There are many varieties of lettuce, from crisphead, romaine, butterhead and loose-leaf. All can be grown quite easily in containers and raised beds. My two favorite ways of growing food, especially for those with clay soil or small spaces. Leafy greens, especially lettuces are among the easiest plant foods to grow. If you are just starting out and nervous, I suggest starting with greens, especially lettuces. Of all the varieties of lettuce romaine has the highest nutrient content. It is considered an excellent source of vitamin K, vitamin A, Folate, and Molybdenum. Romaine is considered a very good source for vitamin C, iron, copper, potassium, and dietary fiber along with other vitamins and minerals. It is thought to have a calming effect. The latex that lettuce can secrete was once used as a substitute for opium. In fact eating a large amount of lettuce that has bolted and gone to seed has been know to cause comas! I was shocked to find this out in my research. Thankfully bolted lettuce is far too bitter for anyone to eat!
Lettuce is in the Asteraceae plant family, it’s botanical name is Lactuca sativa. It is a cool season crop, 35°F to 65°F(1.6°C to 18.3°C), warmer temperatures will make lettuce become bitter and bolt. (Produces flowers and eventually seeds.) With heads of lettuce you can grow 4 in a square foot of space, loose leaf varieties, dependent on size can grow closer together if you harvest often. If you’ve read my blogs for long you will notice I always say harvest often. This is especially a must for lettuces because most varieties, minus head lettuces, are cut and come again plants. You can get easily 3-5 separate harvests from a single lettuce plant before it will start to lose its zest and will start to get bitter. You could get more, but the taste might not be as good as those first few harvests. Only harvest ⅓ of the outer leaves at any one time. This is easy to do when you got multiple plants in your garden. I suggest succession sowing so you are always in various stages of growth. You can succession sow until temperatures reach 75-80°F. Fresh, young baby leaves are tender and have less of a bite to them. Most lettuces grow between 4-8 inches tall and 6-12 inches wide. They do have long tap roots that can grow up to 60 inches. You can sow lettuce seeds as soon as the soil can be worked. Lettuce seeds are extremely small and can be a bit difficult to sow because of their size. They can take 2-10 days to germinate. You can use floating road covers to help mitigate the large amount of pests that like lettuces.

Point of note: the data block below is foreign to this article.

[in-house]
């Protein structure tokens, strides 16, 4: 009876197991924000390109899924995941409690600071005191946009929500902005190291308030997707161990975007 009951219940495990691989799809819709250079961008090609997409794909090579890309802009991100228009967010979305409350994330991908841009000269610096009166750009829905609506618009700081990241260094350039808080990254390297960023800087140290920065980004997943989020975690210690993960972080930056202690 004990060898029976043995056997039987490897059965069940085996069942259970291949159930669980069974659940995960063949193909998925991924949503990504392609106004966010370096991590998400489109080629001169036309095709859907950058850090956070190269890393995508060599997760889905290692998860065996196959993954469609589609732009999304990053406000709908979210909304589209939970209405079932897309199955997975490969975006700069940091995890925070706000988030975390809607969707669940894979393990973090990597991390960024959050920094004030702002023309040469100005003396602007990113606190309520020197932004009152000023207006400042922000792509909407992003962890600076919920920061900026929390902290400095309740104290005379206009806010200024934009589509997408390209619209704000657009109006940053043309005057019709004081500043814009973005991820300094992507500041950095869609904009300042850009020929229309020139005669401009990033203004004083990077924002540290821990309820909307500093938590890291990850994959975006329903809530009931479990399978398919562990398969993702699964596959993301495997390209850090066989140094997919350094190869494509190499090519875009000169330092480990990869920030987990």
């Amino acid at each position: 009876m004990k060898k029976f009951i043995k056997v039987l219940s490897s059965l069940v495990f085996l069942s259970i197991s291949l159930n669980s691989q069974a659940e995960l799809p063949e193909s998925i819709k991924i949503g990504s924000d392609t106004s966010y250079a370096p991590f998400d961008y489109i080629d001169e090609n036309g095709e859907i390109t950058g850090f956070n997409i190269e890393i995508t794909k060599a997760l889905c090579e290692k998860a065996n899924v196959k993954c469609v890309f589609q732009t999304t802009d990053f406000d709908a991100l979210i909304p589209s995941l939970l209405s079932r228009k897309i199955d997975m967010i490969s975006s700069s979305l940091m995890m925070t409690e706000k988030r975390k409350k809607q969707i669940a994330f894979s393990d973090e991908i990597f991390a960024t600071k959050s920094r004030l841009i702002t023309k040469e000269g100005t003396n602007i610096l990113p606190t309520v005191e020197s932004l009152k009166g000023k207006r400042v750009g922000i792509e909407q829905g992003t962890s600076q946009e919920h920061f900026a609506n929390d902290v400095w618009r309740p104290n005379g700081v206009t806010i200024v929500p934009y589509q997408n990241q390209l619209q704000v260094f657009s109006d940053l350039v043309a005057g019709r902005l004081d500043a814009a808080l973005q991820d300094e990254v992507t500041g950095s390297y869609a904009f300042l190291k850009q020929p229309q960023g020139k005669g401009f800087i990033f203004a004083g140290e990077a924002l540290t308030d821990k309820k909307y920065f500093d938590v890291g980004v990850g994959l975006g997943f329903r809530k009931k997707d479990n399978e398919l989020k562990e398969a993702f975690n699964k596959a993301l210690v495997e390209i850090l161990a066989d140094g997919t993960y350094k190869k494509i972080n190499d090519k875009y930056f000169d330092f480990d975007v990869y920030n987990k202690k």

Lettuces are best know for their use in salads and their ease of pairing week with many flavors. Some flavors that pair well with lettuces like romaine are: dill, garlic, lemon, scallions, tomatoes, cucumbers, chickpeas, avocado, almonds, oils, onions, vinegar and so much more. Bibb lettuce pairs well with flavors like: apples, garlic, chiles, delicate herbs, honey, lemon, olive oil, shallots and vinegar. When creating flavor pairing, keep in mind the taste of the lettuce. Pair bold more bitter lettuces with bold flavors and herbs that can handle them. Pair delicate lettuces with lighter flavors so you do not over power the lettuces flavor. You can cook or grill some lettuces to bring a deeper flavor. Grilled romaine with my standard lemon juice, garlic, shallots, olive oil, and apple cider vinegar with oregano is simply delicious. There are many ways to incorporate lettuces into just about every meal. Use raw leaves for crunch in sandwiches or wraps, toss in your favorite salad dressing with all the layers and textures of a great salad or even use strips of lettuces with fresh herbs as the bed for your favorite protein. I love adding warm protein to a salad, letting the warmth gently wilt the lettuce. It is so good!
I would love to know your favorite way to use lettuce! Let me know in the comments. If you need help in the garden or kitchen I’d love for you to attend one of my upcoming workshops or book a coaching session. Learn with me.